In Venezuela, the Bolivarian Revolution is charting a new path for its people, favouring equality, education, healthcare and housing for all Venezuelans. Historically, Venezuela, under corrupt regimes, had high levels of inequality. In 1998, the year in which Chavez was elected and the Bolivarian Revolution began, poverty was at 50% of the population, according to World Bank figures. By 2012, after social programs were introduced under the Chavez government, the United Nations Agency for Human Settlements reported Venezuela as having the highest wealth equality in Latin America. While wealth disparity in the rest of Latin America is increasing, in Venezuela it is decreasing.
However, the progress of the Bolivarian revolutionary process has been in the face of great challenges. The former ruling elite in Venezuela is still trying to regain power and turn back the Bolivarian Revolution. This opposition has resorted to violence and an economic war in which essential goods and food are hoarded and factory production is cut. External forces are also part of this economic war on Venezuela, especially the governments of the U.S. and Canada who have imposed sanctions against Venezuela and are part of a dangerous campaign of threats and propaganda aimed at overthrowing the democratically elected government of Nicolas Maduro.
Now more than ever, peace and justice loving people in Canada have the responsibility to demand that the governments of Canada and the U.S. respect Venezuela’s sovereignty and end their sanctions. The Fire This Time Movement for Social Justice Venezuela Solidarity Campaign has been organizing monthly actions in solidarity with Venezuela’s Bolivarian revolution, and against U.S. and Canadian sanctions and interference in Venezuela’s affairs. On November 3rd, activists and supporters gathered for a picket action in front of the U.S. Consulate in Downtown Vancouver. With picket signs reading “USA: Hands Off Venezuela!” and “No Regime Change in Venezuela!” protesters marched and chanted in front of the U.S. Consulate, and listened to local speakers in between rounds of picketing.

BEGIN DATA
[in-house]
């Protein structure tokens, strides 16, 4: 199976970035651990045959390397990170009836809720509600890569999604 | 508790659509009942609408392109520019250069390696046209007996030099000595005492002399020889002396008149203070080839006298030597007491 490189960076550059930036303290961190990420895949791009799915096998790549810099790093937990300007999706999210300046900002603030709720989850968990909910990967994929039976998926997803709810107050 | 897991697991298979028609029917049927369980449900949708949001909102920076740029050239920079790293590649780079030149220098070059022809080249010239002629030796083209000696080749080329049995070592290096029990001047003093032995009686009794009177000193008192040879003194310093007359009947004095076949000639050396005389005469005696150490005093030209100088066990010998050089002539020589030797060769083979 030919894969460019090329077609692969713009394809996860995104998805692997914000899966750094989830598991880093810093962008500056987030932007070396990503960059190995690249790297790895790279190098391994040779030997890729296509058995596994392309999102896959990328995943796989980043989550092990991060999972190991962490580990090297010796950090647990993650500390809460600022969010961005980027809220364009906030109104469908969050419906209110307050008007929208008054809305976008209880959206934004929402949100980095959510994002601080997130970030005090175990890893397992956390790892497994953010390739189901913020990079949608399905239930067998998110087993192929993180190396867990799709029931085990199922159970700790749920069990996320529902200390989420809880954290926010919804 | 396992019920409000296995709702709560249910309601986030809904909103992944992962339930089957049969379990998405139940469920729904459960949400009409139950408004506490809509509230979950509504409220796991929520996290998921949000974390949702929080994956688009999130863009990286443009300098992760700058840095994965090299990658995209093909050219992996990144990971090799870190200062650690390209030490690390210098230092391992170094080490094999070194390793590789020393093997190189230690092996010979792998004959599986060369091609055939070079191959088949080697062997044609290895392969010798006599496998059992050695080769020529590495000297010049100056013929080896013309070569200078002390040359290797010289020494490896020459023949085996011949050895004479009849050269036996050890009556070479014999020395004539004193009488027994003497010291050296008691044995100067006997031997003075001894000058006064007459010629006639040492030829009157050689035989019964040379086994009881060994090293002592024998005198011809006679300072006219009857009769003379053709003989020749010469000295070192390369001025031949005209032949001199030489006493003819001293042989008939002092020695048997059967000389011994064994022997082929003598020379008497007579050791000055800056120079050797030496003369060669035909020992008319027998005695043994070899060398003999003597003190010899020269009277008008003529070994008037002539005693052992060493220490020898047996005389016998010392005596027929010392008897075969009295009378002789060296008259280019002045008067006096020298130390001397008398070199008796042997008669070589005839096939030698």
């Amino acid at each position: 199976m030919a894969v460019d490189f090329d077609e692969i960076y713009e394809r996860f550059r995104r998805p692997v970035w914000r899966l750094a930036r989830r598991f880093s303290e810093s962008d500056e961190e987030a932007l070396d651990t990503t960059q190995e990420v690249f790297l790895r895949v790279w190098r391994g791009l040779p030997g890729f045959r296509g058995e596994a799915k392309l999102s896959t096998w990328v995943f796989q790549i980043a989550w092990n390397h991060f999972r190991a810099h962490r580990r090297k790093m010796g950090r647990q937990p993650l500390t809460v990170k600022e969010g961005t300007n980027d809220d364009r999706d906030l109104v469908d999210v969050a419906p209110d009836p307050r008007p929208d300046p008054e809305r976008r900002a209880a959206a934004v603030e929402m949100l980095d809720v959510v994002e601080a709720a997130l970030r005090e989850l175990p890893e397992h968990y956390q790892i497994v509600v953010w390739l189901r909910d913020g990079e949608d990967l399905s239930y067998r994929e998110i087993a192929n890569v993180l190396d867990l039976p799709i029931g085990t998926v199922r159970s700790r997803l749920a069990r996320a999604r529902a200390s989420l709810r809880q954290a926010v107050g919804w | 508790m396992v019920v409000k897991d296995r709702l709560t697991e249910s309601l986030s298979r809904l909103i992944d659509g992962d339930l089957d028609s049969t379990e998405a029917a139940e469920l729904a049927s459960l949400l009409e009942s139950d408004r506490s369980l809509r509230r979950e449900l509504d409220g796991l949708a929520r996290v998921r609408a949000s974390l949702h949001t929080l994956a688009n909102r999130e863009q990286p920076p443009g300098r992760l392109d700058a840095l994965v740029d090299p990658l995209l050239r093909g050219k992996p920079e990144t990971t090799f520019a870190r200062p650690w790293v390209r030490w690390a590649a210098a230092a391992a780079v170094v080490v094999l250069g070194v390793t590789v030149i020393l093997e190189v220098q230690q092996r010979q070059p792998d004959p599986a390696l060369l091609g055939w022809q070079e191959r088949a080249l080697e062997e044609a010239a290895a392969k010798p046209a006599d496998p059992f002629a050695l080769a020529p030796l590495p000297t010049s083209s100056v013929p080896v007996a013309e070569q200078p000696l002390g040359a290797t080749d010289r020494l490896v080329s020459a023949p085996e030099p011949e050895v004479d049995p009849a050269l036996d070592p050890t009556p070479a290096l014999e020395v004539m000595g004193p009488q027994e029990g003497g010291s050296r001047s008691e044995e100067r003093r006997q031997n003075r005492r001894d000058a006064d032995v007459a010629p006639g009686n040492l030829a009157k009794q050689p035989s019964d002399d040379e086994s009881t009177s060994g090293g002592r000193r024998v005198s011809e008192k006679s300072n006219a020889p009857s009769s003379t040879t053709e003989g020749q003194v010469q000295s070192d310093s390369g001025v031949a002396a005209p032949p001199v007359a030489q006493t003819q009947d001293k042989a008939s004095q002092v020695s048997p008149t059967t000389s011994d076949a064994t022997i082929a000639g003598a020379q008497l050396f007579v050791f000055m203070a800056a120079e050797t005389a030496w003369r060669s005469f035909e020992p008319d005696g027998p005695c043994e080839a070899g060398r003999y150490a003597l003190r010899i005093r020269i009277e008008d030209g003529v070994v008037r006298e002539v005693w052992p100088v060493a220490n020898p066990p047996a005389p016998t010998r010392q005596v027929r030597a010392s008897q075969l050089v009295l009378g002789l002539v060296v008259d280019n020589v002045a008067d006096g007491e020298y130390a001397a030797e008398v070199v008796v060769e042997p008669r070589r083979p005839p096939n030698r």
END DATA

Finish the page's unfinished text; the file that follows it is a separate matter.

The protest was at an especially relevant time, as on the same day, the government of Canada announced further sanctions targeting an additional 19 Venezuelan officials and public figures, on top of the sanctions Canada imposed on September 22, 2017.
Following the picket action, activists marched up to the Vancouver Art Gallery, and setup an information table at the busy plaza. Many passers-by stopped to get more information at the table and to ask questions about that is happening in Venezuela, and activists approached people walking by to sign on to a petition demanding Canada end its sanctions on Venezuela.
The Fire This Time Venezuela Solidarity Campaign is committed to continue organizing against the actions of Canada and the U.S. against Venezuela, and in support of the sovereignty and self-determination of Venezuela. FTT Venezuela Solidarity Campaign is also supporting a new parliamentary petition against Canada’s threats and sanctions on Venezuela, which can be signed online at https://petitions.ourcommons. ca/en/Petition/Details? Petition=e-1353
The next FTT Venezuela Solidarity Campaign action will be on Friday December 8th. For more info go to www.firethistime.net or follow on Facebook and Twitter @FTT_np
Follow Janine Solanki on Twitter: @janinesolanki
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